“We all need people who will give us feedback. That’s how we improve.” – Bill Gates
I like my coffee strong and black. No sugar. No milk. That’s exactly how I like feedback. Because an honest assessment is the shortest and surest way to self development I know. At the same time, I often feel unconfortable when I need to give feedback to my team, especially when the feedback is negative.
I think many of you have been there. It’s especially difficult for a manager who loves his team to give negative feedback. It’s even more difficult to give negative feedback to a certain team member. And especially when you are the one not believing in the employee’s potential, when you are really afraid that they will not change, when you feel that there is nothing you can say that would make that particular colleague improve his performance.
“The most serious mistakes are not being made as a result of wrong answers. The truly dangerous thing is asking the wrong question.” – Peter Drucker
However difficult, there is a sort of trick… a question actually that helped me put things into perspective every time. “What would you rather do? Give negative feedback five times or let time pass and fire that team member eventually?“. Which one of these 2 would make you feel more at ease? Would you rather be responsible for sessions of honest feedback that reflect your view on the employee’s performance and that could maybe help that employee improve? Would you rather give some tough love leadership? Or would you rather be responsible for letting a team member believe he is doing a good job and then reach the point where you need to fire him for lack of results and he feels like he had no clue it was coming his way?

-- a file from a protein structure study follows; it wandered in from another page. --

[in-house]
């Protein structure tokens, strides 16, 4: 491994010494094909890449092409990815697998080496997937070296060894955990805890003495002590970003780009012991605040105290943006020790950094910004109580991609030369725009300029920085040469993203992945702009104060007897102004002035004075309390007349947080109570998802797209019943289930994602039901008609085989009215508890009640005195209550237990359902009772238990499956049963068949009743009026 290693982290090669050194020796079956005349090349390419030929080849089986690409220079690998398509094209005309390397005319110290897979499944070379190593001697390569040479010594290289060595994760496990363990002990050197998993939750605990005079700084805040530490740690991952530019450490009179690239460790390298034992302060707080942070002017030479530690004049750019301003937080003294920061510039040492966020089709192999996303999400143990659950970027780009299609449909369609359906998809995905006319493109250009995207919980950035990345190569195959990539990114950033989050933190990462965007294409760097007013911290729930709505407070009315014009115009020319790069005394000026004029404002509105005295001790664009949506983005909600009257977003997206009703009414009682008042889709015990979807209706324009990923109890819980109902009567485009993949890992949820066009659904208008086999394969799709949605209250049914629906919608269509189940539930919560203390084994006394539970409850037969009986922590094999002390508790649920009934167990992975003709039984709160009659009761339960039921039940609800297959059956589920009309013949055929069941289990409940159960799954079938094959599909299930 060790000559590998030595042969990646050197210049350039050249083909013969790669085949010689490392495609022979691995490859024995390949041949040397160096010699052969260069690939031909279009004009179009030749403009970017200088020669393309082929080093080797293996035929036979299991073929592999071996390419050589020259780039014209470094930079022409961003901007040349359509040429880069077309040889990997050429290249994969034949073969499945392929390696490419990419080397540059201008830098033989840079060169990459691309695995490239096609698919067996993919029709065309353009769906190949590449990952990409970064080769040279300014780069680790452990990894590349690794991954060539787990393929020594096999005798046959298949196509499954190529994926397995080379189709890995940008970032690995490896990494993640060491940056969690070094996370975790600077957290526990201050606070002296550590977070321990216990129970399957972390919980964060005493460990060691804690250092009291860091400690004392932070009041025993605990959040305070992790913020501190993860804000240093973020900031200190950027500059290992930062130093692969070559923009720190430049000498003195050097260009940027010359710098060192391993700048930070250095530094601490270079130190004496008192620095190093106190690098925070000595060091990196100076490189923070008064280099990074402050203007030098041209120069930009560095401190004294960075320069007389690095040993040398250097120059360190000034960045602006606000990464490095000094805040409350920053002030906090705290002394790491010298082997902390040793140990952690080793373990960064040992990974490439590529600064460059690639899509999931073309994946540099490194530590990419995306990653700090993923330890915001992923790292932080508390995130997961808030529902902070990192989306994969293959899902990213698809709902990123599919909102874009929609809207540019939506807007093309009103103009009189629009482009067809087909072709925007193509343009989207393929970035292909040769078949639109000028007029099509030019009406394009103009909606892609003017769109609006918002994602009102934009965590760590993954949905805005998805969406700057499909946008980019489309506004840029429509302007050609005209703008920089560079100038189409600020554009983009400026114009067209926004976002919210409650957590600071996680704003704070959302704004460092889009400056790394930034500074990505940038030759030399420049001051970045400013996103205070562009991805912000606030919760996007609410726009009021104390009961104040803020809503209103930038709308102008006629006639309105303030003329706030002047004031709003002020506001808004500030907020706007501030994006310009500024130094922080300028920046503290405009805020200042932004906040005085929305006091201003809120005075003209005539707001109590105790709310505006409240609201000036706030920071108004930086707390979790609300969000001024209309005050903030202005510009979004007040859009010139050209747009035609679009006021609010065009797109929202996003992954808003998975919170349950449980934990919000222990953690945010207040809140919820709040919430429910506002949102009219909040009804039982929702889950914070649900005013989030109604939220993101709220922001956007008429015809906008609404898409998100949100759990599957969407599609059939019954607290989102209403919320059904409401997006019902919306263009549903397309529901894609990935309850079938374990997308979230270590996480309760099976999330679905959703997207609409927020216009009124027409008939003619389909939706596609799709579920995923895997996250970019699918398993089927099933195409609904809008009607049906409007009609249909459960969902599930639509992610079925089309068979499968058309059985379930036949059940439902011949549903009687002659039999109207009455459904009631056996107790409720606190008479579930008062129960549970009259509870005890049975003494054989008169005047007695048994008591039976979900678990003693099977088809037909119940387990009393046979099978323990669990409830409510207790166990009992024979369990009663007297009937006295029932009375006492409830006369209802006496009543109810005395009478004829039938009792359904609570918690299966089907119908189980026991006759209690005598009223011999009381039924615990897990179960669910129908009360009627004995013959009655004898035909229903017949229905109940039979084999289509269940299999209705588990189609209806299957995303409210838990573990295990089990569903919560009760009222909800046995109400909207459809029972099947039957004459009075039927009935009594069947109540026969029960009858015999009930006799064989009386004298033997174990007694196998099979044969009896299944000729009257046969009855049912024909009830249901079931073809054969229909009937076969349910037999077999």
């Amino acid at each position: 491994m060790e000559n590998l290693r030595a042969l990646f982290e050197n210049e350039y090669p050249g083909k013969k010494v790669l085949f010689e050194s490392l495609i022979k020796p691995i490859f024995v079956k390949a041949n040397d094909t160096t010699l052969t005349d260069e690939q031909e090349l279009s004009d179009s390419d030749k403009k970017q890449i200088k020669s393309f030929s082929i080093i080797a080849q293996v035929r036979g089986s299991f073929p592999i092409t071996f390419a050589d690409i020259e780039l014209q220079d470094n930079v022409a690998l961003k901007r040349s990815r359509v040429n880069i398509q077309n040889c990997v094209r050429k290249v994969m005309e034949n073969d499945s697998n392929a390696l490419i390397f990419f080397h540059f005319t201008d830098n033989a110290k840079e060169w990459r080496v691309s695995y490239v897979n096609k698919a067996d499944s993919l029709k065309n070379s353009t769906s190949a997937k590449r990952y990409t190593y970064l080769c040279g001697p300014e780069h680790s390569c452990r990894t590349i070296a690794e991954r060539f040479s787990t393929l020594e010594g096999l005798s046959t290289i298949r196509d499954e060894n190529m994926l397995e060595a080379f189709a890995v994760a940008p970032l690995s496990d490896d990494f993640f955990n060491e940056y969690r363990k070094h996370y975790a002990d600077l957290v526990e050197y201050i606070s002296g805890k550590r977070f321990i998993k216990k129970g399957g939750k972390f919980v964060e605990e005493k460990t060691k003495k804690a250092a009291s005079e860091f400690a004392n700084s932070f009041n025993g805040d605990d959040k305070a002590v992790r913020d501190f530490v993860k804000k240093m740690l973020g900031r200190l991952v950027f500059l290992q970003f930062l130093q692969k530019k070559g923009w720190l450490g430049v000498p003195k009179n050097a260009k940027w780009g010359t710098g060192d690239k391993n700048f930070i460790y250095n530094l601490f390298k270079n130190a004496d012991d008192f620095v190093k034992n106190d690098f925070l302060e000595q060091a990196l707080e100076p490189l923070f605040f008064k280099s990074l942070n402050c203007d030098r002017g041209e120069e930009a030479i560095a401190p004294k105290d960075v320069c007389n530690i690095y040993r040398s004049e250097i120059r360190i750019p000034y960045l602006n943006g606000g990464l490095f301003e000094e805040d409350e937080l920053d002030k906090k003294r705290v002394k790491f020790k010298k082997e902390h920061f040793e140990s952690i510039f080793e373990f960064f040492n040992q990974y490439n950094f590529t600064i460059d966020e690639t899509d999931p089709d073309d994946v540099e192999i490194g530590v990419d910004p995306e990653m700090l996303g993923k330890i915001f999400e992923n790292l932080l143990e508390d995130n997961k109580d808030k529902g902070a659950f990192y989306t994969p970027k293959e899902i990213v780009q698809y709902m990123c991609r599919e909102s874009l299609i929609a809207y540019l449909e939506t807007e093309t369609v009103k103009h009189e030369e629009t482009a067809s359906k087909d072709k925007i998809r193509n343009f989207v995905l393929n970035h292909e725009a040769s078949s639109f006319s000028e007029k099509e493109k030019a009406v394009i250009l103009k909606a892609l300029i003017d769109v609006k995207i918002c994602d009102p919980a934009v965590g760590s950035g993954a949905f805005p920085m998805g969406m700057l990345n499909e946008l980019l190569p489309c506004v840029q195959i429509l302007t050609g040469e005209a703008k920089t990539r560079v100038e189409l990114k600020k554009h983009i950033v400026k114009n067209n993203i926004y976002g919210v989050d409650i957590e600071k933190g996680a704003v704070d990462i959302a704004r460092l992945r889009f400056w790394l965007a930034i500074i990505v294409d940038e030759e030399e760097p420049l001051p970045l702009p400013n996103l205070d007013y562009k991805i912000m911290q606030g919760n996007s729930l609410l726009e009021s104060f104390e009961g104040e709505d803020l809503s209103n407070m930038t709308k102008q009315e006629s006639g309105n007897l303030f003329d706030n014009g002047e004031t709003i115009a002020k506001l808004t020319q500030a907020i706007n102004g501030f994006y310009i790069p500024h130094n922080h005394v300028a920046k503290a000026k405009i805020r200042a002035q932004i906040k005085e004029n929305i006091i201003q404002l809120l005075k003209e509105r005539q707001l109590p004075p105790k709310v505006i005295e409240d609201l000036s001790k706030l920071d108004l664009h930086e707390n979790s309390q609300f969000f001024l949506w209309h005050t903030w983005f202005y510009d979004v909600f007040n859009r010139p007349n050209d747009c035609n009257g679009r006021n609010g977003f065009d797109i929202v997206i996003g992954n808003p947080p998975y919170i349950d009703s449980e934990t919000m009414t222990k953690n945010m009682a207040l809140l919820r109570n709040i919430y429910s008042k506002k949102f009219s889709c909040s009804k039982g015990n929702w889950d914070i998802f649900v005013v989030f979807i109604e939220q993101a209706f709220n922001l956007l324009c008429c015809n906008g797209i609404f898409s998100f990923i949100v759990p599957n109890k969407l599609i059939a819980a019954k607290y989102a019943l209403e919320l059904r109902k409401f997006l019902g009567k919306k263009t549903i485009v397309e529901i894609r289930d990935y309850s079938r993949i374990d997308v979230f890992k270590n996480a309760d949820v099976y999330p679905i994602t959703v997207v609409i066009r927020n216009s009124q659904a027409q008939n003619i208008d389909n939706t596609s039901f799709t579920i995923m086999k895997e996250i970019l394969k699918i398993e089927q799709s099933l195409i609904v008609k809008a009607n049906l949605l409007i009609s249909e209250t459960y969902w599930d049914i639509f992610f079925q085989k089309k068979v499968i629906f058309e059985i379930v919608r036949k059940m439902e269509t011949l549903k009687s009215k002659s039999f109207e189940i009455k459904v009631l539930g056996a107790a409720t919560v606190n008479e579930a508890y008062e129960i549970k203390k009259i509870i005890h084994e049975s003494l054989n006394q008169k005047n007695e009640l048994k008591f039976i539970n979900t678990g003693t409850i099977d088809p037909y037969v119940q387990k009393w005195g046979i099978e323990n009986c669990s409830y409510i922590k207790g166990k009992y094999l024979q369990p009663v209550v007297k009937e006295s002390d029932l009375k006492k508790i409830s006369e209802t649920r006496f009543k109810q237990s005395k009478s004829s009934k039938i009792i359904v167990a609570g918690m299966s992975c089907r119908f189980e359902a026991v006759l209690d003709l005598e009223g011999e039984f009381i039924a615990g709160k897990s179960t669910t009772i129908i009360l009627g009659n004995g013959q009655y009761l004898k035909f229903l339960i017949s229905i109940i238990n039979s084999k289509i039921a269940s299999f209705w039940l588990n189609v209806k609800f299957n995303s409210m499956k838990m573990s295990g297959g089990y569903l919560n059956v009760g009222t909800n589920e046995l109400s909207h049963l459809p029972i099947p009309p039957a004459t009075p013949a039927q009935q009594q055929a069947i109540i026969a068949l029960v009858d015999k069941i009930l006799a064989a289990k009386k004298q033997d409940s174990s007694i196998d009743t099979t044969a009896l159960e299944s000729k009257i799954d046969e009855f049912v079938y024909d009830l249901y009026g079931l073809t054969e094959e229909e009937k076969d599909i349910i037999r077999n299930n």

This simple question has always helped me make up my mind and come up with a sincere evaluation of my colleague’s performance – preferably, an assessment based on figures, results, actual actions and indicators. And, of course, all spiced up with a few suggestions and with my honest offer to help and guide my team member.
The fun fact is that most of the times, these feedback sessions proved to be more than surprising. The results were quite worthwhile. Colleagues who have shifted their performance 180 degrees because that conversation clarified goals and job expectations. Other colleagues have realized they had been focusing on completely different results. While others finally became motivated by the shift of perspective that the feedback brought and by the fact that my assessment proved that I was interested in them and thus I was investing in them as professionals.
Some ingredients that go well with honest feedback
I don’t believe in universal recipes as much as I don’t believe in one-size-fits-all management advice. However, I can help with some tips from my personal experience. None of them are new, but all of them are tested. If they are of any use to you, I am more than glad:
- performance trackrecord – gather some actual historical data of the colleague’s performance, real examples etc – they will give a practical side to your feedback and make your colleague relate to the feedback you offer;
- keep it mathematical – figures, KPIs, results, actions – give it an objective side. It’s easire for people to criticize their own results rather than their own actions or mindsets;
- offer help – this builds trust and makes your colleague believe that he can actually succeed and that he has a support in you. Mean it, don’t just say it;
- offer feedback about the results and actions and not about the person – I know everyone says it, but it’s pretty vital. The person can change only if they want to, but the results and actions are exactly what needs to be changed.
I know it’s a pretty serious topic, but to lighten things up I would really love to end this article in a funny tone with a Dilbert quote: “Feedback is a business term which refers to the joy of criticizing other people’s work. This is one of the few genuine pleasures of the job, and you should milk it for all it’s worth“.